While the overall R&D process for a medical device takes years, most of this timeline is absorbed by tooling and component lead times, market feedback, life testing, and regulatory approval. Design engineers often have only very tight windows to complete their next deliverable before the deadline.
To meet early stage deadlines, it is a common and accepted practice to design the proof-of-concept (POC) sample around readily available standard components with the intention of fine-tuning the design using customised parts during the next round of prototyping. However, ongoing time pressures during subsequent iterations can again make custom component lead times prohibitive. As a result, concessions made even in the most rudimentary prototypes frequently survive to production, lowering product performance and increasing total costs.
But it doesn’t have to be this way. Consider an alternative scenario, working with a strategic supply partner. Let’s assume that the design engineer needs a motor for their latest surgical power tool. A POC design is needed in three weeks with complete testing for regulatory submission in 6 months and volume production planned to commence in two years.
The deadline for the POC clearly dictates an off-the-shelf motor, but the design engineer chooses a concept stage supplier it knows can also deliver the necessary custom version and meet the right price and quality level for production. Within days or even hours of initial contact, the design engineer and the motor supplier could be in a conference call to discuss the long-term goals of the design.
The supplier recommends a motor that can be delivered within a week. It’s a standard motor, but, based on the supplier’s industry experience, it can be delivered ready tailored to the majority of the application requirements. The ability to incorporate common customisation requests into the motor results in a POC build that is closer to the final design criteria. This can avoid an extra iteration before design freeze, potentially saving many weeks or months, unnecessary engineering effort, and significant cost.
Any remaining customisation needed (output shaft configurations, dialled in windings and gear ratios, feedback systems, etc.) is planned during the initial discussion so the design engineer can account for the differences during POC testing.
Once the POC testing is complete, the strategic motor supplier can then provide custom prototypes in as little as four weeks when there is a cohesive development strategy that allows design work and long lead time component or tooling to be initiated pre-emptively. This leaves the device design engineer with ample time to complete product design work, iterate on the motor design, or resolve other issues before the six-month regulatory filing deadline.
After testing is completed on each iteration of prototypes, the motor supplier sends its engineers to the customer’s site for detailed design reviews of the motor and system. When it comes time to move to production, the design engineer has the assurance that the supplier is capable of executing the design.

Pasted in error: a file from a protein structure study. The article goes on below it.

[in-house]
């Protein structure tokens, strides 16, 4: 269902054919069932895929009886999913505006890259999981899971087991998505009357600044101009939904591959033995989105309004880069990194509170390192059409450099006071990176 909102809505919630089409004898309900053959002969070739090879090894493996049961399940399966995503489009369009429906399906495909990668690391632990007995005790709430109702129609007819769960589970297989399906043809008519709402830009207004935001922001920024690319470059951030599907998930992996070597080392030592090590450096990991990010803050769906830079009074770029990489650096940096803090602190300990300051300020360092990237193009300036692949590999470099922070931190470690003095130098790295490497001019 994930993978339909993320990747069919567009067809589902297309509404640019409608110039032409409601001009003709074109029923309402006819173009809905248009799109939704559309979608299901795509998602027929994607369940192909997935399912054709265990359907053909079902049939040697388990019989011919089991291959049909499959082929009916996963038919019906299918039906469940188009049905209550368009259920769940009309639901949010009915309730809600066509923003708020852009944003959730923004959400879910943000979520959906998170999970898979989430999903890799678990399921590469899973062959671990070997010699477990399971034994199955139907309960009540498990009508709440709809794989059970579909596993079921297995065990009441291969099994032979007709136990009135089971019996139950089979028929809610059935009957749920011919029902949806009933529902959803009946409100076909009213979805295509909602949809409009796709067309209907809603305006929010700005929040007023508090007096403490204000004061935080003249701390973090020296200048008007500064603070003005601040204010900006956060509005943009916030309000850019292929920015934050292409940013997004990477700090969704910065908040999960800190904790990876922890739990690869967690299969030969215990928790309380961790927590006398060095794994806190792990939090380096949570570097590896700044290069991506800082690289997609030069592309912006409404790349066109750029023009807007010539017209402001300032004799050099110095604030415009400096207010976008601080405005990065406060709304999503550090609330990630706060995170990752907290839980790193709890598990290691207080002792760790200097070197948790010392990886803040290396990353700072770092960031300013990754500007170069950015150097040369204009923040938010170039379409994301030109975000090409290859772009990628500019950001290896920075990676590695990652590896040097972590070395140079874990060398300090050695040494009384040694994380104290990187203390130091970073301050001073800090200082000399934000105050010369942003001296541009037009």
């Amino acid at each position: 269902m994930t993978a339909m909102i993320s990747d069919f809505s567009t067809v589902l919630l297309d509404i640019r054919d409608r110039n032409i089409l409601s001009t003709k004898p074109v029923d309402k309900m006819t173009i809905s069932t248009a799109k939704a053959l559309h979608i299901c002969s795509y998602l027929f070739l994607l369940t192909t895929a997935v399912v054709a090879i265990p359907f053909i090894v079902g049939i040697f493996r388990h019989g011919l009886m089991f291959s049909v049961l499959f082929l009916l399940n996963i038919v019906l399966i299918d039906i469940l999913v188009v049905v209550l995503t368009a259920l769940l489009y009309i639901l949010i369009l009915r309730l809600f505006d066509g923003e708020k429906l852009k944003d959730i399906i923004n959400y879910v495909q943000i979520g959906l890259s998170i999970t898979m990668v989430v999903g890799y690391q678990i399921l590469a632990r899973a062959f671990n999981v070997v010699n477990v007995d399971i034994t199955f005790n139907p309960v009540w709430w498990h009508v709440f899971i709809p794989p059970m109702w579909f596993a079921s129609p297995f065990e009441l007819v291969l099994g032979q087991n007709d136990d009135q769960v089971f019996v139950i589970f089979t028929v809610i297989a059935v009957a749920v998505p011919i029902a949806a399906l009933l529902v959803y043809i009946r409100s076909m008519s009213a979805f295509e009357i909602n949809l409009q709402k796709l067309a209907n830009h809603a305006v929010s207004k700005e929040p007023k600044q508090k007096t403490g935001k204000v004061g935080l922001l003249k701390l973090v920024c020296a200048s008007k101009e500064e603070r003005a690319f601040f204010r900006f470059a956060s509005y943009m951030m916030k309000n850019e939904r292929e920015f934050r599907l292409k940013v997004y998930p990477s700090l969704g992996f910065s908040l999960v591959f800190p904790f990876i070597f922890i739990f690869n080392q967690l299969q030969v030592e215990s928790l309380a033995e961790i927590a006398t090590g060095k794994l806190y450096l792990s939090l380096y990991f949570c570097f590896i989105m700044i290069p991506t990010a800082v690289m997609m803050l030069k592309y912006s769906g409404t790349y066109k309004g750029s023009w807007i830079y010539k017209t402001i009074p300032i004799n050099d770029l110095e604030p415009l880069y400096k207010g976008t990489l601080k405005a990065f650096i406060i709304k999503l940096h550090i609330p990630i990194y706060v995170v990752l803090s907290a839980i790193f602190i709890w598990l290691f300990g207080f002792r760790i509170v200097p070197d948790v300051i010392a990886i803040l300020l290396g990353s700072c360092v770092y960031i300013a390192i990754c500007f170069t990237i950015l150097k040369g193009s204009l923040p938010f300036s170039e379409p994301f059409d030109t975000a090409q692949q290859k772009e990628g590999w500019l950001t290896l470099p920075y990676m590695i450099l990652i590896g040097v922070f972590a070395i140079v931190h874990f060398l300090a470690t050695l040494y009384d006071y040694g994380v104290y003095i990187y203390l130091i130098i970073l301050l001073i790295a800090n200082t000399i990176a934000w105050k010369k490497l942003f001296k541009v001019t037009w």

The result of this collaboration is the successful incorporation of a custom motor which maximises power and efficiency while eliminating extra components and therefore reducing cost, size, and complexity. The total development time is also shortened thanks to the seamless transition between motor iterations and the elimination of surprises that could have rippled through the device design.
This scenario is based on Portescap’s real world experience of working collaboratively with medical device manufacturers at the earliest stages of a design. Over the years, Portescap has worked with the leading names in medical device technology, supplying precision motors, gearheads, encoders and assemblies for applications such as surgical power tools, infusion pumps and ventilators.
The relationship between the design engineer and the supplier is critical. More than just a reliance on the supplier’s ability to ship products optimised to the POC build within a matter of days, it is a relationship that is cemented in the supplier’s experience. The supplier must be trusted to anticipate and resolve common pitfalls, and to contribute design suggestions for product improvement. Ideally, the supplier should have a design and manufacturing team readily available for customer collaboration at all stages of the project.
Given some of the design challenges unique to the medical device market, design engineers should also look for suppliers whose prototype and new product development capabilities are structured to meet the requirements of that market. They should look for suppliers who have facilities with robust validation and change control processes that regularly pass quality audits relevant to the medical device industry.
Portescap can offer all of these assurances, while also offering a clear plan to achieve the target production price, built on a sound technology foundation with a wide array of options that won’t restrict the product design.
To take full advantage of such a supplier’s capabilities, the relationship must begin to be built at the concept stage or earlier, perhaps even as the first ideas are being bounced around. The right supply partner will be able to provide valuable insight to choose the best path from the outset. Just a few hours spent up-front with the supplier’s experts can reduce future design hours many-fold, cut overall development time by months, and ultimately deliver a better optimised and more valuable product to the market.